Liberal Arts Blog — “The Message of Sidney Poitier’s Success” (Jason Riley)
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Today’s Topic — “The Message of Sidney Poitier’s Success” (Jason Riley)
Have you seen a Sidney Poitier movie lately? If not, well, I highly recommend one I did not see until a few years ago — “Blackboard Jungle.” It might well be the best film about teaching ever made. It’s dark. And, to me, Poitier steals the show. It was his breakout film. See the footnote below for more details on the film. What is your favorite Poitier film? Why?
Today, a few excerpts from an article by Jason Riley published after Poitier’s death last week. Riley is a black conservative columnist. I think he makes some important points although his word choice at times makes me cringe. Experts — please chime in. Correct, elaborate, elucidate.
CHARM, GRACE, AND DIGNITY
1. “My late parents, whose rocky divorce occurred in the 1970s when their three children were still in grade school, didn’t agree on much. But they did agree on Sidney Poitier, who died last week at 94.” (Riley, first link below)
2. “For mom, men didn’t come better-looking. To both parents the actor exuded charm, grace, and decency.”
3. “They were idealizing a celebrity they didn’t know personally. But for millions of black people of Poitier’s generation, when dignified depictions of blacks in motion pictures were still scarce, his most famous roles — the detective in “In the Heat of the Night,” the teacher in “To Sir, with Love,” the doctor in “Guess Who’s Coming to Dinner,” the handyman in “Lillies of the Field” — epitomized how a black man should carry himself.”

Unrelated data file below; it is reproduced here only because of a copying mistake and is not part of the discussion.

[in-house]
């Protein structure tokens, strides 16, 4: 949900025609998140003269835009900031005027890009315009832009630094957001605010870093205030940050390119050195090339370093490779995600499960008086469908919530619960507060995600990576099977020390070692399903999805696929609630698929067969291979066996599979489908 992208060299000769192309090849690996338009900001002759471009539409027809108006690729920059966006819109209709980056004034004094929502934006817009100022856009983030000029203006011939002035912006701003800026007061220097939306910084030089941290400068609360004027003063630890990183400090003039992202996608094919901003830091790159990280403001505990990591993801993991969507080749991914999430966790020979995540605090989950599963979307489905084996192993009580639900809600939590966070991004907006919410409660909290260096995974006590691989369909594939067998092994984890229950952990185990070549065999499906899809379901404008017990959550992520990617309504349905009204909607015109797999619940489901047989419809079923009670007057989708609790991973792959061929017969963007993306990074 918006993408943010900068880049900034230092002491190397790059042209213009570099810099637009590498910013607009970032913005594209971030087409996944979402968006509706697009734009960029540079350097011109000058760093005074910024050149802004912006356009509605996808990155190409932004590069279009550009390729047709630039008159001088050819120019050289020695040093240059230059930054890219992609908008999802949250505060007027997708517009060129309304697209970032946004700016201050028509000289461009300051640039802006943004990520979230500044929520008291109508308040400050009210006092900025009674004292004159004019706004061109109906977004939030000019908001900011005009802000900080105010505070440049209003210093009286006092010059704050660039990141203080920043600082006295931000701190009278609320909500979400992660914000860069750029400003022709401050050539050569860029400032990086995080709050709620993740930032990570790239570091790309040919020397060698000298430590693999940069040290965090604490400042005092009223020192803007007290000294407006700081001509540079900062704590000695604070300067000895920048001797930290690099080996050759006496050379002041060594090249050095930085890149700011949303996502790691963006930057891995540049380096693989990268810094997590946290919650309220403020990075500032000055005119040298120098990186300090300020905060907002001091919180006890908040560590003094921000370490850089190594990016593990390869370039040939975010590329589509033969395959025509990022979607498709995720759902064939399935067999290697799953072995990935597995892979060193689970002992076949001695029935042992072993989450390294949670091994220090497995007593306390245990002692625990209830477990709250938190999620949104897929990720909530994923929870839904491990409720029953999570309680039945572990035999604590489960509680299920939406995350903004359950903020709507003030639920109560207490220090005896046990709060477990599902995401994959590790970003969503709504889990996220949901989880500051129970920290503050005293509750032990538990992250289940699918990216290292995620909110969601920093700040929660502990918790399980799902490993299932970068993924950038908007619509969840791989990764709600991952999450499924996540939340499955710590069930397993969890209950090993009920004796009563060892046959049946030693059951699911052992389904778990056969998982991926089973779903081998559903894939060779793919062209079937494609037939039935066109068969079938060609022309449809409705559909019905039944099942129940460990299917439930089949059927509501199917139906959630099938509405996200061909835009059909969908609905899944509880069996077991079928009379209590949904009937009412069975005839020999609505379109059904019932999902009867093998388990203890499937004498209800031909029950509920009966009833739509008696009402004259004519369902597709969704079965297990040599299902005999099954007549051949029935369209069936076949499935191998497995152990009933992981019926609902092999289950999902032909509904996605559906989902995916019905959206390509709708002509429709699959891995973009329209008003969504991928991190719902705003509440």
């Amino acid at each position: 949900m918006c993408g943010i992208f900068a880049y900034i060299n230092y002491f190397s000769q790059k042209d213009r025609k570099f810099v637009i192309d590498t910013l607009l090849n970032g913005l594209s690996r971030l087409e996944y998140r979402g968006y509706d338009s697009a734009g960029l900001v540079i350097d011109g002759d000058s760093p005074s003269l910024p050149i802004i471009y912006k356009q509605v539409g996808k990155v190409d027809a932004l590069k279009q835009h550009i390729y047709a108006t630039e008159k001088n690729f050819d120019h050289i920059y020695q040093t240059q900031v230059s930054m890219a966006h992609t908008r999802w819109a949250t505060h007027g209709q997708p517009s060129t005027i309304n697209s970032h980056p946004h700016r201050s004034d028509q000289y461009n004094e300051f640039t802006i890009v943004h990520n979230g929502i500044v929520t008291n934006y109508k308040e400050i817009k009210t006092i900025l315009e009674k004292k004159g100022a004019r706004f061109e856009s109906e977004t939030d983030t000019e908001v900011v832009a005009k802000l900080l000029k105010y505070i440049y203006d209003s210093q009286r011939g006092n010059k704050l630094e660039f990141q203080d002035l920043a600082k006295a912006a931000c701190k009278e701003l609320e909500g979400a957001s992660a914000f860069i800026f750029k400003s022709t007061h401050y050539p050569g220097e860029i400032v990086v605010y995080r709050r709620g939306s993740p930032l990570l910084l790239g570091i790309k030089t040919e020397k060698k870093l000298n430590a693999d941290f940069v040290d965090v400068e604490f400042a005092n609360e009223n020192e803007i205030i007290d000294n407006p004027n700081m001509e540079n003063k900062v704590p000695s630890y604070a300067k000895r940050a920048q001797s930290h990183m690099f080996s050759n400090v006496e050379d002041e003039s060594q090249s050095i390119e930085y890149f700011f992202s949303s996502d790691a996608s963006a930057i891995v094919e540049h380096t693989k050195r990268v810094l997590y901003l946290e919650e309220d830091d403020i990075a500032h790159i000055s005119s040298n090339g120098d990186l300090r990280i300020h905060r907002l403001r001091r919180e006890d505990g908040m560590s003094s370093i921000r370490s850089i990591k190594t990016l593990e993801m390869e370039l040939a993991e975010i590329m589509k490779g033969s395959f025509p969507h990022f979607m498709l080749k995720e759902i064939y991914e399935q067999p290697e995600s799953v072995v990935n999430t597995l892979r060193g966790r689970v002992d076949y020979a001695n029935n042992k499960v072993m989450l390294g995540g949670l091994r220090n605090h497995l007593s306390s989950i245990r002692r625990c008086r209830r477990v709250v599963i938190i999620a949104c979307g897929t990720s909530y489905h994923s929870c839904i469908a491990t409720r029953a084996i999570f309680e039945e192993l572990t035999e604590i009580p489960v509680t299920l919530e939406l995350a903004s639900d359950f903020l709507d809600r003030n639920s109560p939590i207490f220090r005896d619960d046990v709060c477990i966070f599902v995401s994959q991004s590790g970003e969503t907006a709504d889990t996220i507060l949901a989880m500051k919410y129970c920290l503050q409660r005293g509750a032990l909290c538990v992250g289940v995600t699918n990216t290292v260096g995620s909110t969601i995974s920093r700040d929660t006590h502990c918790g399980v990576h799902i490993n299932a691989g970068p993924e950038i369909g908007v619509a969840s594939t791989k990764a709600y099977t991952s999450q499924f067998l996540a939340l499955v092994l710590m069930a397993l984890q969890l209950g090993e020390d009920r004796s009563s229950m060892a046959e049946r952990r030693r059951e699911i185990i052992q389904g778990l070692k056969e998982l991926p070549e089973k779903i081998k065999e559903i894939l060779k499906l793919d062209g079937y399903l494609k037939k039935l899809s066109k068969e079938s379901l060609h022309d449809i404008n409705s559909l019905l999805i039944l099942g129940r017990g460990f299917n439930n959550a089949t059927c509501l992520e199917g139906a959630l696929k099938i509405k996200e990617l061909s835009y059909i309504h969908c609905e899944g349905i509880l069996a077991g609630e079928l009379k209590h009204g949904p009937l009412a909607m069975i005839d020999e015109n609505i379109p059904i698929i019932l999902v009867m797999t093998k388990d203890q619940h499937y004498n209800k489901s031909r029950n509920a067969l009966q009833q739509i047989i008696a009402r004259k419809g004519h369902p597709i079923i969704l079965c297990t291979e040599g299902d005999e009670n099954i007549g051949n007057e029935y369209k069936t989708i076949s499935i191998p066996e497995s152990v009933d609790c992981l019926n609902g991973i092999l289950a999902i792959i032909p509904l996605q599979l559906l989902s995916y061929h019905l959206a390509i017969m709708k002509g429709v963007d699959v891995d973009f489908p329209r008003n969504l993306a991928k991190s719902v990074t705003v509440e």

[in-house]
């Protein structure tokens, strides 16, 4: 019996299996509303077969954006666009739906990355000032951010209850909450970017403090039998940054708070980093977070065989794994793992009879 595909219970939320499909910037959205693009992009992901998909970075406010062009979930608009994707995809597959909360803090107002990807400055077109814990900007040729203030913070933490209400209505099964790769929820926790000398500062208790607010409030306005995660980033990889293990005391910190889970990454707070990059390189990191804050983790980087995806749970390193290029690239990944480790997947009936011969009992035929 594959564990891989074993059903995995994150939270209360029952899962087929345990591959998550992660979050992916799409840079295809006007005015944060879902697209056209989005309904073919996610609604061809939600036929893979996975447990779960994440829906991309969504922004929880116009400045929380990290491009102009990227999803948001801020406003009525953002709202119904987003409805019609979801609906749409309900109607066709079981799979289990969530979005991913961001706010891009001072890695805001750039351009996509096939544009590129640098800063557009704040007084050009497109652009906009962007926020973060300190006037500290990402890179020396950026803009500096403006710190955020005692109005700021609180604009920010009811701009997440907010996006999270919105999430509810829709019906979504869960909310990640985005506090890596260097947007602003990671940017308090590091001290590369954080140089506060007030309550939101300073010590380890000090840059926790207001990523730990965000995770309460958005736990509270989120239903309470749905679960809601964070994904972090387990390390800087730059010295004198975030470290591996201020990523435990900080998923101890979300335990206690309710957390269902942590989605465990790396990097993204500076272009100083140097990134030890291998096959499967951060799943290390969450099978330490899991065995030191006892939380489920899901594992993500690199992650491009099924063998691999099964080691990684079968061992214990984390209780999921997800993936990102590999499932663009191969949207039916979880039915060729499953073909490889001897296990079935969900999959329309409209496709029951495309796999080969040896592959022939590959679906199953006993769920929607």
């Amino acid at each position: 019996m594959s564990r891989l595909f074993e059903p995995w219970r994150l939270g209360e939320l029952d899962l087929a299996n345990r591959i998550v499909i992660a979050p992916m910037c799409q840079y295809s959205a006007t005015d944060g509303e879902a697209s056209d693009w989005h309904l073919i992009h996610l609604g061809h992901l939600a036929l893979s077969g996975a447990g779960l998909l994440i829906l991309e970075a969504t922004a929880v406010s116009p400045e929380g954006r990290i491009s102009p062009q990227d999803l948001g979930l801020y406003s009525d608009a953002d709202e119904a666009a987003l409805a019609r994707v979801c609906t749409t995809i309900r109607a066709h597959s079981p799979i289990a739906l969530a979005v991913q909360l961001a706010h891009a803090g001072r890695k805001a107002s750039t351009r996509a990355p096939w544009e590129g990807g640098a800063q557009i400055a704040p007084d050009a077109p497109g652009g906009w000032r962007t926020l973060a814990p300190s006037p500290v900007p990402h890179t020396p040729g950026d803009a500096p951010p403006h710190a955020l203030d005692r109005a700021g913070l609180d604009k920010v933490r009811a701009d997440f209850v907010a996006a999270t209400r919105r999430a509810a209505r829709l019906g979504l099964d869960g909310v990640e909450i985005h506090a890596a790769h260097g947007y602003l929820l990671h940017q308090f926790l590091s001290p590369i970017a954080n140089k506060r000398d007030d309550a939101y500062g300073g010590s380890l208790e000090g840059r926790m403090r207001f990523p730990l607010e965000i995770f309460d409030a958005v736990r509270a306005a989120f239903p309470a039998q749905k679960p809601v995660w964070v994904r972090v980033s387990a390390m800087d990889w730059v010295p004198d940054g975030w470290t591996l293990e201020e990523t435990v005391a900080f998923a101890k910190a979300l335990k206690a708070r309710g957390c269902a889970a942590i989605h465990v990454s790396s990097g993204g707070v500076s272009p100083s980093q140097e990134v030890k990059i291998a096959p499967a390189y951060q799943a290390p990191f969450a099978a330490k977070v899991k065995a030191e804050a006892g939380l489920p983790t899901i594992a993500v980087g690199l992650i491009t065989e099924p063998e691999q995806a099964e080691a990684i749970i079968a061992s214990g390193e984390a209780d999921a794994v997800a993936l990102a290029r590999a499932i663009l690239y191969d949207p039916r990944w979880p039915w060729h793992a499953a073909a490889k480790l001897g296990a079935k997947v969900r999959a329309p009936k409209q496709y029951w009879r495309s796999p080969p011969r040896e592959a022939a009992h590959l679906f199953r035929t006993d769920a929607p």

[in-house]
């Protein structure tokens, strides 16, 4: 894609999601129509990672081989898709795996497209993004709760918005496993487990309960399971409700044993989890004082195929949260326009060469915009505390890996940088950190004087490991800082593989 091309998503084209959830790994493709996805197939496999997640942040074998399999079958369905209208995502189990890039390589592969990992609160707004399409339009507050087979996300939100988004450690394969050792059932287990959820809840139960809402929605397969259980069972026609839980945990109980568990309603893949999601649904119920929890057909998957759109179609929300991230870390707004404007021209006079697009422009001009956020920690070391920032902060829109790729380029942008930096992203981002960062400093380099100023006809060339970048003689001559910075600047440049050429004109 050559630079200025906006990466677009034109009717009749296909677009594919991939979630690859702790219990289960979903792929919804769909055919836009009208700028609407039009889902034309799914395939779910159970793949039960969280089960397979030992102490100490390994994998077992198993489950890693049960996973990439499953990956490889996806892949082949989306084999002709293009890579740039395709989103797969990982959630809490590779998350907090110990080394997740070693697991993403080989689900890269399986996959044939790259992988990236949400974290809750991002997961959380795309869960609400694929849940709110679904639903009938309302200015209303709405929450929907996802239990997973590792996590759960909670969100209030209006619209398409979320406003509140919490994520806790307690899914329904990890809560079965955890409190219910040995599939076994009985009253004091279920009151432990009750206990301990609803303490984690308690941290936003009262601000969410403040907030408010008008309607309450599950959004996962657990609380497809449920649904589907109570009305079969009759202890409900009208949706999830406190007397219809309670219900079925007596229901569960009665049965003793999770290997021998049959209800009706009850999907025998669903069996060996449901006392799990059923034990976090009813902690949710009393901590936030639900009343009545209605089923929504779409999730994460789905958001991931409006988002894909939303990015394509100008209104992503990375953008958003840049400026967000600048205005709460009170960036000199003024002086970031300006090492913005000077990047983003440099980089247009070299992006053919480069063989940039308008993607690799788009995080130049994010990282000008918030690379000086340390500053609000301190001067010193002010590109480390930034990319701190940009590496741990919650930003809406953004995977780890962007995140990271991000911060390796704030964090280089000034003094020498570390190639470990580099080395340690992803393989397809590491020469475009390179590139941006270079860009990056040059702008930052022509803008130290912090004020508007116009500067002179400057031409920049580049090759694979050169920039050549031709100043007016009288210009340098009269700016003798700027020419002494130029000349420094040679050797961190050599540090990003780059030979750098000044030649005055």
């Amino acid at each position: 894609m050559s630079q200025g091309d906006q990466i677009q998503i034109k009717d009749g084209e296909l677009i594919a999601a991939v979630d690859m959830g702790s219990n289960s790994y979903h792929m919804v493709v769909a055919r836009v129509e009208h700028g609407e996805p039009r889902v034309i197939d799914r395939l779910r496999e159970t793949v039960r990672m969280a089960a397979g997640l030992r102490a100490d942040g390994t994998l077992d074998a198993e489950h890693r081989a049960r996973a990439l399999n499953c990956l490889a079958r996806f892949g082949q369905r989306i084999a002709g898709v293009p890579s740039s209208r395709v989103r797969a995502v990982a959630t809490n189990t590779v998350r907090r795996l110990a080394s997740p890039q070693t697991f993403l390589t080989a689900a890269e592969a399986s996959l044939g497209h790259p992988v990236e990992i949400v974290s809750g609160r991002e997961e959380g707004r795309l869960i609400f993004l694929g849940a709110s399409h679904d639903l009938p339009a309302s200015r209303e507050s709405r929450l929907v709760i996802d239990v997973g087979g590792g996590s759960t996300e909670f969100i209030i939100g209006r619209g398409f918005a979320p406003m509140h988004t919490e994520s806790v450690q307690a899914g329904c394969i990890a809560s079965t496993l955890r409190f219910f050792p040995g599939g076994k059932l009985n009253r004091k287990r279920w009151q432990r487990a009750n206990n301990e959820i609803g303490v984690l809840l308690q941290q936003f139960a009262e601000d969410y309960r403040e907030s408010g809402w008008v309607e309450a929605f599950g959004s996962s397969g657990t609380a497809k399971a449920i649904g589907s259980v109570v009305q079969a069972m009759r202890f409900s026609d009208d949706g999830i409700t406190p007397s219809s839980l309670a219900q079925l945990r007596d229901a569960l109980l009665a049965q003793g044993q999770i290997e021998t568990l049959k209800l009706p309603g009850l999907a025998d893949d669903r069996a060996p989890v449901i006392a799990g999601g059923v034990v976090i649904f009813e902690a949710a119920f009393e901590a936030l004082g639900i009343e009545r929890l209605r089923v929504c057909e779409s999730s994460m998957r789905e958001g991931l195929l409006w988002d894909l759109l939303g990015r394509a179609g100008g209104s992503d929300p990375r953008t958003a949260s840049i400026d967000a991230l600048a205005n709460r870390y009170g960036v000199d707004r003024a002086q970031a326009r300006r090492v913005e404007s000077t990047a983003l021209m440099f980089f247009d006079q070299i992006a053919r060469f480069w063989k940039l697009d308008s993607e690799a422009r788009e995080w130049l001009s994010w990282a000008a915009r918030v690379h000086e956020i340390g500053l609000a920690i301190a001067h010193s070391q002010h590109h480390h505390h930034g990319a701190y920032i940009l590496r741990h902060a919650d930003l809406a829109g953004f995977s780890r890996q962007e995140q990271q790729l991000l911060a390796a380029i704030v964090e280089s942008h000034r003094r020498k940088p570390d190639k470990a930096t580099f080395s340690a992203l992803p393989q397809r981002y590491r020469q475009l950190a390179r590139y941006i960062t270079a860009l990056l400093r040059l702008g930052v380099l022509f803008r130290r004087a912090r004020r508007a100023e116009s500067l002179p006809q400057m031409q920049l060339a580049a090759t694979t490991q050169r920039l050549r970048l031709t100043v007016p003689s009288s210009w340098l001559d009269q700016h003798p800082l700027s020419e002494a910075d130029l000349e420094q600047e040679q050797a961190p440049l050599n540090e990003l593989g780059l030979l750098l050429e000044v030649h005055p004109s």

A MOMENT OF GLORY THAT DID NOT LAST — 1964
1. “Poitier’s heyday was the 1960s, and a case could be made that these positive portrayals of black men helped shift attitudes against Jim Crow almost as much as the sit-ins and marches led by civil rights activists.”
2. “Groups like the NAACP cared a great deal about how blacks were portrayed in the entertainment industry, which they linked to how everyday blacks comported themselves.”
3. “Poitier was well aware that he operated under a microscope and that his actions would reflect, fairly, or unfairly, on other blacks.”
THE CULTURAL SHIFT — from hero to “Uncle Tom”
1. “Yet the culture changed as the decade wore on. The civil rights movement became more militant, and black popular attitudes soured toward the types of roles that had made Poitier’s career.”
2. “He was called Uncle Tom and a lackey. The New York Times began publishing articles with snarky headlines such as “Why Does White America Love Sidney Poitier So?”
3. A black culture critic called him a “million dollar shoeshine boy.”
NB: “To the detriment of the black underclass, a younger generation of black activists and intellectuals dismisses any focus on black behavior as “respectability politics,” which they hold in contempt. But hard work, respect for authority, and delayed gratification aren’t race-specific values. In a free-market democracy, they are the path to upward mobility for all groups. Today, the political left continues to ignore the role that antisocial behavior plays in perpetuating racial inequality. Elites talk about policing instead of criminality, standardized tests instead of study habits, poverty instead of family formation, wealth redistribution instead of the work ethic. In an earlier era, black leaders knew better. Sidney Poitier is rightly celebrated for his pioneering performances, but his legacy is larger than that. He attempted with some success to change how all blacks were perceived at a time when it mattered immensely. The nation owes him a debt of gratitude.”
FOOTNOTE on “Blackboard Jungle” (1955) and “Lilies of the Field” (1963)
1. “Blackboard Jungle” sparked riots in the United Kingdom and made the song “Rock Around the Clock” famous. It even added a term to the dictionary of slang — “Daddy-O” (after the main character, the teacher Dadier). See the second link below for details on this incredible story.
2. Lilies of the Field” (1963) was the film for which Poitier won his one and only Academy Award for Best Actor. The film is a “comedy drama” that “tells the story of an itinerant worker who encounters a group of East German nuns who believe he has been sent to them by God to build a new chapel.”
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